When you pass away your family and friends are often the ones who will sort out your ‘estate’. Leaving a written will ensures that this process will run as smoothly as possible.
If you don’t write a will, you risk your estate being divided up in a way which you may not agree with. It also means that you won’t be able to leave specific gifts to your loved ones or charities.
Writing a will can actually help reduce the amount of Inheritance Tax owed to the Government. Leaving specific gifts to your spouse/civil partner or children will (in most cases) automatically exempt that asset from being liable to Inheritance Tax.
If you have children or other dependants, your will can be a tool to ensure that they are looked after properly once you’re no longer with them.
Writing a will also allow you to decide who should look after your children as their legal guardian if they are under the age of 18. Failure to do this can result in the courts appointing a guardian which risks somebody you may not agree with being in control of your children’s affairs.
If you have stepchildren and want them to be provided for it is extremely important for you to write a will. Unfortunately, the legal system will not account for stepchildren when dividing your estate should you die without creating a will.
Unmarried partners won’t receive anything from your estate unless it is specifically mentioned in a will even if you have been together for most of your life. Writing a will is the only way to ensure that they will be entitled to the proceeds of your estate.
Writing a will is the best way to guarantee that your unmarried partner/stepchildren do not lose their home if you pass away. You can leave them the property in its entirety or give them a right to reside in the property. If no will has been created to this affect, the property risks being passed to other parties who may seek to remove your unmarried partner/step children.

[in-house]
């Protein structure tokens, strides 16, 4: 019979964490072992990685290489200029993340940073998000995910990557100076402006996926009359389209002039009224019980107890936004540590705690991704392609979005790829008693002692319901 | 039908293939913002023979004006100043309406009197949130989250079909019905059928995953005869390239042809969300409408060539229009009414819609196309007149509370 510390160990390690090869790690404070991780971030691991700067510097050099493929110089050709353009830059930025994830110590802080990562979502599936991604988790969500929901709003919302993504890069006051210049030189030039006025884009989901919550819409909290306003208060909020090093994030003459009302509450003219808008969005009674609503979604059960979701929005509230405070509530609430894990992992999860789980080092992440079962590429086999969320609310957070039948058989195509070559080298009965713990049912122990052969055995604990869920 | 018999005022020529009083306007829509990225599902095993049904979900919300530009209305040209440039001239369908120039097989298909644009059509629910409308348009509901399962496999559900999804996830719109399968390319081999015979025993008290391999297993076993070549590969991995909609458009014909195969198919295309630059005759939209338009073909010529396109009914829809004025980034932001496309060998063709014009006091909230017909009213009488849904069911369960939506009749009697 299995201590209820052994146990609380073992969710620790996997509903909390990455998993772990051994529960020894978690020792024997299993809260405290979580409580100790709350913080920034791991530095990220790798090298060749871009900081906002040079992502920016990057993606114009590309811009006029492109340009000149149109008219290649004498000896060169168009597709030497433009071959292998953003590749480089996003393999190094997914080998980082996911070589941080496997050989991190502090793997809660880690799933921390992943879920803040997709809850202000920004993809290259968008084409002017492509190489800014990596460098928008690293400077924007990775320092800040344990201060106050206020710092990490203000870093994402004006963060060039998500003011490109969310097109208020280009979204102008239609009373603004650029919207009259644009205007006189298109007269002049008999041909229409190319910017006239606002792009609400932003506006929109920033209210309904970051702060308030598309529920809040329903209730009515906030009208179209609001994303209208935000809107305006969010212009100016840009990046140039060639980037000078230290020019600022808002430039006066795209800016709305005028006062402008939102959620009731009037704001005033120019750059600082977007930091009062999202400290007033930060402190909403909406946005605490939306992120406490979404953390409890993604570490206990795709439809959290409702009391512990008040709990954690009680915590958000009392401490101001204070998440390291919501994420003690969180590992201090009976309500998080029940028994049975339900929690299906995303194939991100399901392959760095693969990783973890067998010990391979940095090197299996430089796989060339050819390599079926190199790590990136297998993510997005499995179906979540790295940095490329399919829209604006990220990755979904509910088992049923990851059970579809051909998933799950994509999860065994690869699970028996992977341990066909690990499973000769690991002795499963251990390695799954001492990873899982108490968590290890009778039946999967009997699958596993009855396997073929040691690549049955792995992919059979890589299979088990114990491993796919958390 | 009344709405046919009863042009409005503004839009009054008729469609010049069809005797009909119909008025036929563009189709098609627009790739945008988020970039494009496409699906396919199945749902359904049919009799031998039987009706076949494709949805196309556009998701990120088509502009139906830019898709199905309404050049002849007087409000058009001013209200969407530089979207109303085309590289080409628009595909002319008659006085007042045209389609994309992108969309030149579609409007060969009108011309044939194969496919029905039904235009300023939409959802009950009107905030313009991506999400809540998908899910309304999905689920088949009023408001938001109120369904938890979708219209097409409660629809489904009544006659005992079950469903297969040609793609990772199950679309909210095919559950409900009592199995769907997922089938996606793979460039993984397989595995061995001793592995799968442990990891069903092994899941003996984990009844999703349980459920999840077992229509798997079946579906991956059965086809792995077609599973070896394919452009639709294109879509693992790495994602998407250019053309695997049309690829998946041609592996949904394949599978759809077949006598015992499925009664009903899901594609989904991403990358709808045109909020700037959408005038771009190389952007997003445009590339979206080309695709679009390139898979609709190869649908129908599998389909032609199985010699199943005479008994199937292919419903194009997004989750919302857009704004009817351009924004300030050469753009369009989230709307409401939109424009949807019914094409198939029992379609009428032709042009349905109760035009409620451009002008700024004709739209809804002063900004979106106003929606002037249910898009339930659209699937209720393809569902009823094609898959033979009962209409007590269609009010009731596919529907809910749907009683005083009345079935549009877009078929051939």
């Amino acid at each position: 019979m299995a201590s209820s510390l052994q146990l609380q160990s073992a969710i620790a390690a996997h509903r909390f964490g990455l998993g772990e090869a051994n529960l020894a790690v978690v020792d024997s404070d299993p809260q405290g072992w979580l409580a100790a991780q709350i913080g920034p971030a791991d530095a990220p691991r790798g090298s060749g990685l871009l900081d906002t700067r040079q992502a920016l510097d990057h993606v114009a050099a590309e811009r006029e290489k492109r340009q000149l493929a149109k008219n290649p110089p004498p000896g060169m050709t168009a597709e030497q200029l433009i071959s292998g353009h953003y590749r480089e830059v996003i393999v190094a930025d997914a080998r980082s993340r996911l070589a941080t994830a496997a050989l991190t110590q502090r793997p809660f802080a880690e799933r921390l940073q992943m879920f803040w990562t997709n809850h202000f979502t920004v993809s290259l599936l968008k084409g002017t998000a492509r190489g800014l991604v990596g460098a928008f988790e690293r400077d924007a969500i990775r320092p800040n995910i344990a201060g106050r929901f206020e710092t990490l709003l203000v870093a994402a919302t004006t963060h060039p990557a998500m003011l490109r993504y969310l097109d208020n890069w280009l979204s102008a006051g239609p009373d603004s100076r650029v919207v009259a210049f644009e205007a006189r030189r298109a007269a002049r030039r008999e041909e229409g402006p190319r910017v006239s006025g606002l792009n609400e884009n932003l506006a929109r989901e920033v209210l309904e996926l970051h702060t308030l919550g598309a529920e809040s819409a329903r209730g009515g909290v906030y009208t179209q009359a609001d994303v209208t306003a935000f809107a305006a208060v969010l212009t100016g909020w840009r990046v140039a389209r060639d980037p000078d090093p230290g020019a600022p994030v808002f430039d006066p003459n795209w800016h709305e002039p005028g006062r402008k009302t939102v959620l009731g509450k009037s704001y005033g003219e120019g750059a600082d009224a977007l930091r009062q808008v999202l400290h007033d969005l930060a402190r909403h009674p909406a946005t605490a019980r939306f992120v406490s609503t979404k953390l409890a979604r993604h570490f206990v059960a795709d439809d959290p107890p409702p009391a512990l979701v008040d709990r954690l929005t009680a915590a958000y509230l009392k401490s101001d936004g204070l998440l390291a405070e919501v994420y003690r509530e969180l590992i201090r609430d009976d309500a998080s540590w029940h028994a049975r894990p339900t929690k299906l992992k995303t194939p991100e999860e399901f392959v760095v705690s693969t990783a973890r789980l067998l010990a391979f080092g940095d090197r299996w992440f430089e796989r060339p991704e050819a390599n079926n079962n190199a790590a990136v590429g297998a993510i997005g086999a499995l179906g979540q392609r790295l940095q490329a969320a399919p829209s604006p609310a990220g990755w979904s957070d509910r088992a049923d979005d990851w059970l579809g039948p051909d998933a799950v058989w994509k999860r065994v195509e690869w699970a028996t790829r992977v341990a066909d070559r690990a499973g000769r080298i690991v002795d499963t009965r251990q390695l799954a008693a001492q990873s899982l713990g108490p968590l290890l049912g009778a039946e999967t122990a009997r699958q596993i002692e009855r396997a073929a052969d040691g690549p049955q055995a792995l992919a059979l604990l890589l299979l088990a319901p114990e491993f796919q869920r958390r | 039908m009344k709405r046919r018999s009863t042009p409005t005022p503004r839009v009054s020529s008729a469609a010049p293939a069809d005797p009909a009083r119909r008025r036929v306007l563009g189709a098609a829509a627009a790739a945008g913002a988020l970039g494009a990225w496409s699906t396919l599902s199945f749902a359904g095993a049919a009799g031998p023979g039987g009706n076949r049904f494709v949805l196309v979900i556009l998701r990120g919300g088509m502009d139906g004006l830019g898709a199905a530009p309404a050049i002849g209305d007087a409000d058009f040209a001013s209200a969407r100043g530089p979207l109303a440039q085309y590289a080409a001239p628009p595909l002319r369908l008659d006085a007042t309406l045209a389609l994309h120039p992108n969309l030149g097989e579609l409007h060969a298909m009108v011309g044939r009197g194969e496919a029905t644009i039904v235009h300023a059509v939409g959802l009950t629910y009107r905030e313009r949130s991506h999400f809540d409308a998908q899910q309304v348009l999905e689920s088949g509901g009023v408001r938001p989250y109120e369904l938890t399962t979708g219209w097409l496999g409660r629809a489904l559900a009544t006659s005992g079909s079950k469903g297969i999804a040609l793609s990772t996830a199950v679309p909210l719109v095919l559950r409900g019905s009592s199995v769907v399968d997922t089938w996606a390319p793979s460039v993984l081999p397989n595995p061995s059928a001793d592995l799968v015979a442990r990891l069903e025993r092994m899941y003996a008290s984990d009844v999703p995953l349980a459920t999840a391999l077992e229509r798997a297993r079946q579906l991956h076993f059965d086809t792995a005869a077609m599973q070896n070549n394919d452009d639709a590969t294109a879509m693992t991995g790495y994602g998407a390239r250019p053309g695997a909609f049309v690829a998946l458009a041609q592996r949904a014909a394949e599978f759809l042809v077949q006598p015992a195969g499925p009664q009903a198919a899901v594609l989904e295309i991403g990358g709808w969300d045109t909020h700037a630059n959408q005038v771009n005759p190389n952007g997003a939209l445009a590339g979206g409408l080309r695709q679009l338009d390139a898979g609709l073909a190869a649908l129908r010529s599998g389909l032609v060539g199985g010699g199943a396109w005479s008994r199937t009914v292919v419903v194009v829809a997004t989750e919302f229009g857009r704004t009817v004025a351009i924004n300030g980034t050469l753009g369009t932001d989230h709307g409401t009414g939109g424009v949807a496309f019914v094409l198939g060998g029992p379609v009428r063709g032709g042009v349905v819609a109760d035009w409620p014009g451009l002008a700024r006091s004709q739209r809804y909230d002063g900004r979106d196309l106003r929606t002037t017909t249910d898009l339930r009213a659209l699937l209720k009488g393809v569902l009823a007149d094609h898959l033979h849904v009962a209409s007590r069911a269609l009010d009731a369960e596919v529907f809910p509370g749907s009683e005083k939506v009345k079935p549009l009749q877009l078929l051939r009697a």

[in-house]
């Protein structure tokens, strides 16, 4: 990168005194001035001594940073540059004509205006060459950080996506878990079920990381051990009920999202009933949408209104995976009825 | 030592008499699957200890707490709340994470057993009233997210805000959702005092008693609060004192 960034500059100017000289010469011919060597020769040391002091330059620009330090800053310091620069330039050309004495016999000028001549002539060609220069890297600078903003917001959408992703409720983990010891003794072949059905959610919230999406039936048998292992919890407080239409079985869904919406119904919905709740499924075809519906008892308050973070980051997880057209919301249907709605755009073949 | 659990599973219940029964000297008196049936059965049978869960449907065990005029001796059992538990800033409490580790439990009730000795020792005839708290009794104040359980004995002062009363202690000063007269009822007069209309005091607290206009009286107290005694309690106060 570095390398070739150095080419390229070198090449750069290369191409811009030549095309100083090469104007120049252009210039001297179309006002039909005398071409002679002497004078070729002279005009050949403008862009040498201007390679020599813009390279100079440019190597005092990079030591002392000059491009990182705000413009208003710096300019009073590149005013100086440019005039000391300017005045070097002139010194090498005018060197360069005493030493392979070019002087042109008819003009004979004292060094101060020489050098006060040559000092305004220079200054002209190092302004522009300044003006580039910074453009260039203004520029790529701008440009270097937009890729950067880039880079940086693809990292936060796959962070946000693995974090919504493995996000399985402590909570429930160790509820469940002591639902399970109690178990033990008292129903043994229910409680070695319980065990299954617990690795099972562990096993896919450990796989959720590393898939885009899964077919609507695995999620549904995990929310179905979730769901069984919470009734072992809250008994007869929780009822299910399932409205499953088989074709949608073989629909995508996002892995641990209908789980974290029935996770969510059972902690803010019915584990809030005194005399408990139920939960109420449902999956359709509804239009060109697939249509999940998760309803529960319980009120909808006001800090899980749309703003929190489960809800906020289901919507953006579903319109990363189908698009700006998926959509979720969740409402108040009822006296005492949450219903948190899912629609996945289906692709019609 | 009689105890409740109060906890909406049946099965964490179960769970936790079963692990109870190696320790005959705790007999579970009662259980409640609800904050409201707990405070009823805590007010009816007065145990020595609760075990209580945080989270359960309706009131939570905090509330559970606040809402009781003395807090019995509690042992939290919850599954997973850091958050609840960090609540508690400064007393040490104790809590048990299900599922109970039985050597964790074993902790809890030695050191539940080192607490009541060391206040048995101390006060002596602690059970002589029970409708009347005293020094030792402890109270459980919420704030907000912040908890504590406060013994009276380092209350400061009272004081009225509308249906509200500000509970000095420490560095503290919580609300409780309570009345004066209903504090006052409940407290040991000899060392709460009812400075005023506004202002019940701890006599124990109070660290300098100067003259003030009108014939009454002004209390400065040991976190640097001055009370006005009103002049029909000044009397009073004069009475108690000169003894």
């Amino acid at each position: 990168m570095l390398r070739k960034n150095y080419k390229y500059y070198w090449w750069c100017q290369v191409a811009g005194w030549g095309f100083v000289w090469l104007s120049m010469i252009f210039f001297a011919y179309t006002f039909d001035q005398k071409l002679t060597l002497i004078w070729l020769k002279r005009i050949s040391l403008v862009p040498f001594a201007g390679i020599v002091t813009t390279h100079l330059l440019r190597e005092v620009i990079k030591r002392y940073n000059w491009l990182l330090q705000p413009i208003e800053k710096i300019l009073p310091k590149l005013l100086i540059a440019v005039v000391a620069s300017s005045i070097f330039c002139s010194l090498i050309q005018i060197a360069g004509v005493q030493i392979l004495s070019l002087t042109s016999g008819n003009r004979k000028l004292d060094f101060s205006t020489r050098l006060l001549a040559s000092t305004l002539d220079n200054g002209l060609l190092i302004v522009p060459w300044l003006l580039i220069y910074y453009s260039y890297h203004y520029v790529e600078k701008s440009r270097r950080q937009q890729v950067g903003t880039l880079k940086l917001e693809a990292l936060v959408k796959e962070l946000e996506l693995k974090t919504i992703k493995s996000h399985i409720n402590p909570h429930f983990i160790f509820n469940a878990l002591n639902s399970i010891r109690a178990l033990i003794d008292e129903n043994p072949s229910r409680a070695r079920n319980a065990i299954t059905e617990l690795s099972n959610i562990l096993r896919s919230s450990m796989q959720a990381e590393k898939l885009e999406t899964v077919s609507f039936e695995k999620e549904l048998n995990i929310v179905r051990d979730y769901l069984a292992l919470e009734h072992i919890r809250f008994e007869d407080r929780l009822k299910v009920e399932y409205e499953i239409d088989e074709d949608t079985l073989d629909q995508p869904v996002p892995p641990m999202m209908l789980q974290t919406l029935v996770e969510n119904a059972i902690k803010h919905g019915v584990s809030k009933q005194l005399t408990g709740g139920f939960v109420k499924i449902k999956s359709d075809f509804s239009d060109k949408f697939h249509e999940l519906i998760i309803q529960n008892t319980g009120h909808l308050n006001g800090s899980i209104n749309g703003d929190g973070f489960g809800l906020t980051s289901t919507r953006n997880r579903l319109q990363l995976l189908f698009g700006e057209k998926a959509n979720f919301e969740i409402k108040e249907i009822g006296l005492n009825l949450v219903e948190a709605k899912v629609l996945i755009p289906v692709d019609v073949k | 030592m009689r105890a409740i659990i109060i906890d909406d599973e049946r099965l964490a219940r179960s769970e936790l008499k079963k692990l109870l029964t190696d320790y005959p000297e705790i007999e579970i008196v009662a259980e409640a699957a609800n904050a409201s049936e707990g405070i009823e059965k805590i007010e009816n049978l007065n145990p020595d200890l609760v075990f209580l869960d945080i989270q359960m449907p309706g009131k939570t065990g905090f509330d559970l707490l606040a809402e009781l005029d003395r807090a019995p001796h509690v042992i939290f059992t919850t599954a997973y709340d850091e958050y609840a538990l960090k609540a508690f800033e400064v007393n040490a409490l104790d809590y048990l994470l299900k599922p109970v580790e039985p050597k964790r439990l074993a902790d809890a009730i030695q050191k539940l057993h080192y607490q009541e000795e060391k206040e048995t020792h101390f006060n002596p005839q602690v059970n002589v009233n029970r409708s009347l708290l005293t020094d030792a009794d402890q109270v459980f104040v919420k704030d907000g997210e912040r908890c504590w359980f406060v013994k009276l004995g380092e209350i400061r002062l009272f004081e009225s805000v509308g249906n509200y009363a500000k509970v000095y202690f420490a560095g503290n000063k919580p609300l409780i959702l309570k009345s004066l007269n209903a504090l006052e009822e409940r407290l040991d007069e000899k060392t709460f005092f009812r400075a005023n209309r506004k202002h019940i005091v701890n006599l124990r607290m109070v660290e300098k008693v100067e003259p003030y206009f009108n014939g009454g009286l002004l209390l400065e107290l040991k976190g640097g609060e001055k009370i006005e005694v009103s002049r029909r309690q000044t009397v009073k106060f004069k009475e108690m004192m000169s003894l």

The unfortunate reality is that the death of a family member often leads to disputes. At a time of heightened emotions, it is all too common to see family’s squabble over the deceased assets. Writing a will and leaving specific personal items to those you care about it the best way to ensure your family knows what you wanted to happen to your estate. Writing a will can help avoid arguments and reduce the stress felt by your family and loved ones.
Within your will, you can name an executor, or multiple executors, who will be in charge of carrying out your final wishes. Choosing your executor in advance allows you to select the best person for the task. It also gives the executor prior warning so they can prepare themselves.
If you have any pets you may want to consider who will look after them once you’re gone. It isn’t just human family that you need to plan for! It is common to assign somebody to look after the animal as well as setting aside a sum of money to provide for the animal’s needs.
If there is a charity that is particularly close to your heart you may want to consider leaving a donation to them in your will. Many charities are reliant on this type of donation in order to continue carrying out their amazing work. As well as supporting a good cause, you could potentially reduce the amount of inheritance tax paid by your family if you leave more than 10% of your assets to a registered charity/charities.
Your will is one of the most important documents you will create during your lifetime. It will dictate your last wishes along with providing financially for your loved ones. There are several things you should consider before making your will.